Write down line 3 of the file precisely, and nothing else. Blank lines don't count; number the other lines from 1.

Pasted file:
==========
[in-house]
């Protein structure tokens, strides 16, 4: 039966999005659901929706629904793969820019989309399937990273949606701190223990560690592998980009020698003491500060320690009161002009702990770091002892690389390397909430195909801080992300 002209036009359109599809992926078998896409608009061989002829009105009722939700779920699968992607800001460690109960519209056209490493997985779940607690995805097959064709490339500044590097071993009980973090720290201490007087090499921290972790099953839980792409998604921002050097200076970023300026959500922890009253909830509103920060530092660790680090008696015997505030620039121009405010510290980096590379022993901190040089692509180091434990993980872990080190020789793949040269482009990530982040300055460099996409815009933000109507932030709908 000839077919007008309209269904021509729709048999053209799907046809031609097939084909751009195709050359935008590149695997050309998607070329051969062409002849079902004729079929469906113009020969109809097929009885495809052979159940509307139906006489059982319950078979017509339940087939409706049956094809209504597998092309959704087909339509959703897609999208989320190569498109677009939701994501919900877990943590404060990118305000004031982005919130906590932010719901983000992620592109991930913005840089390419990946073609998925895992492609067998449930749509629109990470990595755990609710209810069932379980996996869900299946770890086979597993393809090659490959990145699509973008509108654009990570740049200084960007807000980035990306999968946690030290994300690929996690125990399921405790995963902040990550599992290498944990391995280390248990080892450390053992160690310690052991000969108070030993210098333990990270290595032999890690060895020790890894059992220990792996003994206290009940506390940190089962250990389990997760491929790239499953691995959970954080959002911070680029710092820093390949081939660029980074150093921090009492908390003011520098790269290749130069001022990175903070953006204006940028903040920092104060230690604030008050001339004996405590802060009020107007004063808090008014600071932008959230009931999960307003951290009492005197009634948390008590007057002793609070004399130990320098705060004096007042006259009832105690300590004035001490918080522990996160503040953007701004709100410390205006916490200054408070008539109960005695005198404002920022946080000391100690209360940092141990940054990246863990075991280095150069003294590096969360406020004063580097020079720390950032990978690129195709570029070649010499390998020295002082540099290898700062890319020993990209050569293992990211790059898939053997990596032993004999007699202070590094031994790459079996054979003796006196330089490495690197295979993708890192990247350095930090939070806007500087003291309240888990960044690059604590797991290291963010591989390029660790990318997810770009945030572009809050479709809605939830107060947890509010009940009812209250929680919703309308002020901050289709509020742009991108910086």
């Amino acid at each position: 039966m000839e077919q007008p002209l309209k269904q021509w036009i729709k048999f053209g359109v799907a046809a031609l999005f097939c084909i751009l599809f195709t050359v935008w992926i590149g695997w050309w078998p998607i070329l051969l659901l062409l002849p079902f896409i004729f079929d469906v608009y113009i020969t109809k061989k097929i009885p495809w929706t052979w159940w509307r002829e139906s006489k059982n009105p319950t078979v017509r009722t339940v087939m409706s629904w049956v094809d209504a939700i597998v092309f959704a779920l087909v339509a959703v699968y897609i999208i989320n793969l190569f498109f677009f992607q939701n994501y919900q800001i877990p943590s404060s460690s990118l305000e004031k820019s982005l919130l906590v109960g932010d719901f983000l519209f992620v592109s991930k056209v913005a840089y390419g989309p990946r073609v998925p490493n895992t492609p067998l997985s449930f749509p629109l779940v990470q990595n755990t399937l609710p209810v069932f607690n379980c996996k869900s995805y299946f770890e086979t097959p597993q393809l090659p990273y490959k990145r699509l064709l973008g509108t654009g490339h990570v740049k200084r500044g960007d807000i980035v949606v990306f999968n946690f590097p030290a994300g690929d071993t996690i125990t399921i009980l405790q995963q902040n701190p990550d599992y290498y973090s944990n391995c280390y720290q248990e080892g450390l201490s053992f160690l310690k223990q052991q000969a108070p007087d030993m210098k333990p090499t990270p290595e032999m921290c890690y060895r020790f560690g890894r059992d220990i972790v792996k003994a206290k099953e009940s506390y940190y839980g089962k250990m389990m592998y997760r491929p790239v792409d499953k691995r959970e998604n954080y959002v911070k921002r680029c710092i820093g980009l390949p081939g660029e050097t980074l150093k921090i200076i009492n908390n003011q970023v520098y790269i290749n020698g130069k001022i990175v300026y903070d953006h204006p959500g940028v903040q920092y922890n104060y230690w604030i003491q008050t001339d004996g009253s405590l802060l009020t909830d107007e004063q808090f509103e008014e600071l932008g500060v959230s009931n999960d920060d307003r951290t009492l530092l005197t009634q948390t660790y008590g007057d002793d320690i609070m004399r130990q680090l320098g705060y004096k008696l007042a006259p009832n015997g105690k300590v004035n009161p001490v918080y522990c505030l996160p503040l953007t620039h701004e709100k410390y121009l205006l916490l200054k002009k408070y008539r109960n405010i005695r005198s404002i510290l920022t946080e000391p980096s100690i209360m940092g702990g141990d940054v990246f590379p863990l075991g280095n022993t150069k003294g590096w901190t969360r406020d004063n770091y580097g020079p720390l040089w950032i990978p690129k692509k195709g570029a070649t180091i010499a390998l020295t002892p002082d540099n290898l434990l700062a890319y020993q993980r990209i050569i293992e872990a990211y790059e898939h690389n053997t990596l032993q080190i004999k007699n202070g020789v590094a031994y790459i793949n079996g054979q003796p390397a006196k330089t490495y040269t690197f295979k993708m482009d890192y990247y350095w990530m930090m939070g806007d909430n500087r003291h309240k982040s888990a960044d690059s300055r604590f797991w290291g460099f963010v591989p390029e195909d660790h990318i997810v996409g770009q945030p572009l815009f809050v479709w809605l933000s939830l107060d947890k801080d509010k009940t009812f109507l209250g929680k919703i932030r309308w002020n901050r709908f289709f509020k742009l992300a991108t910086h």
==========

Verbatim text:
């Amino acid at each position: 039966m000839e077919q007008p002209l309209k269904q021509w036009i729709k048999f053209g359109v799907a046809a031609l999005f097939c084909i751009l599809f195709t050359v935008w992926i590149g695997w050309w078998p998607i070329l051969l659901l062409l002849p079902f896409i004729f079929d469906v608009y113009i020969t109809k061989k097929i009885p495809w929706t052979w159940w509307r002829e139906s006489k059982n009105p319950t078979v017509r009722t339940v087939m409706s629904w049956v094809d209504a939700i597998v092309f959704a779920l087909v339509a959703v699968y897609i999208i989320n793969l190569f498109f677009f992607q939701n994501y919900q800001i877990p943590s404060s460690s990118l305000e004031k820019s982005l919130l906590v109960g932010d719901f983000l519209f992620v592109s991930k056209v913005a840089y390419g989309p990946r073609v998925p490493n895992t492609p067998l997985s449930f749509p629109l779940v990470q990595n755990t399937l609710p209810v069932f607690n379980c996996k869900s995805y299946f770890e086979t097959p597993q393809l090659p990273y490959k990145r699509l064709l973008g509108t654009g490339h990570v740049k200084r500044g960007d807000i980035v949606v990306f999968n946690f590097p030290a994300g690929d071993t996690i125990t399921i009980l405790q995963q902040n701190p990550d599992y290498y973090s944990n391995c280390y720290q248990e080892g450390l201490s053992f160690l310690k223990q052991q000969a108070p007087d030993m210098k333990p090499t990270p290595e032999m921290c890690y060895r020790f560690g890894r059992d220990i972790v792996k003994a206290k099953e009940s506390y940190y839980g089962k250990m389990m592998y997760r491929p790239v792409d499953k691995r959970e998604n954080y959002v911070k921002r680029c710092i820093g980009l390949p081939g660029e050097t980074l150093k921090i200076i009492n908390n003011q970023v520098y790269i290749n020698g130069k001022i990175v300026y903070d953006h204006p959500g940028v903040q920092y922890n104060y230690w604030i003491q008050t001339d004996g009253s405590l802060l009020t909830d107007e004063q808090f509103e008014e600071l932008g500060v959230s009931n999960d920060d307003r951290t009492l530092l005197t009634q948390t660790y008590g007057d002793d320690i609070m004399r130990q680090l320098g705060y004096k008696l007042a006259p009832n015997g105690k300590v004035n009161p001490v918080y522990c505030l996160p503040l953007t620039h701004e709100k410390y121009l205006l916490l200054k002009k408070y008539r109960n405010i005695r005198s404002i510290l920022t946080e000391p980096s100690i209360m940092g702990g141990d940054v990246f590379p863990l075991g280095n022993t150069k003294g590096w901190t969360r406020d004063n770091y580097g020079p720390l040089w950032i990978p690129k692509k195709g570029a070649t180091i010499a390998l020295t002892p002082d540099n290898l434990l700062a890319y020993q993980r990209i050569i293992e872990a990211y790059e898939h690389n053997t990596l032993q080190i004999k007699n202070g020789v590094a031994y790459i793949n079996g054979q003796p390397a006196k330089t490495y040269t690197f295979k993708m482009d890192y990247y350095w990530m930090m939070g806007d909430n500087r003291h309240k982040s888990a960044d690059s300055r604590f797991w290291g460099f963010v591989p390029e195909d660790h990318i997810v996409g770009q945030p572009l815009f809050v479709w809605l933000s939830l107060d947890k801080d509010k009940t009812f109507l209250g929680k919703i932030r309308w002020n901050r709908f289709f509020k742009l992300a991108t910086h």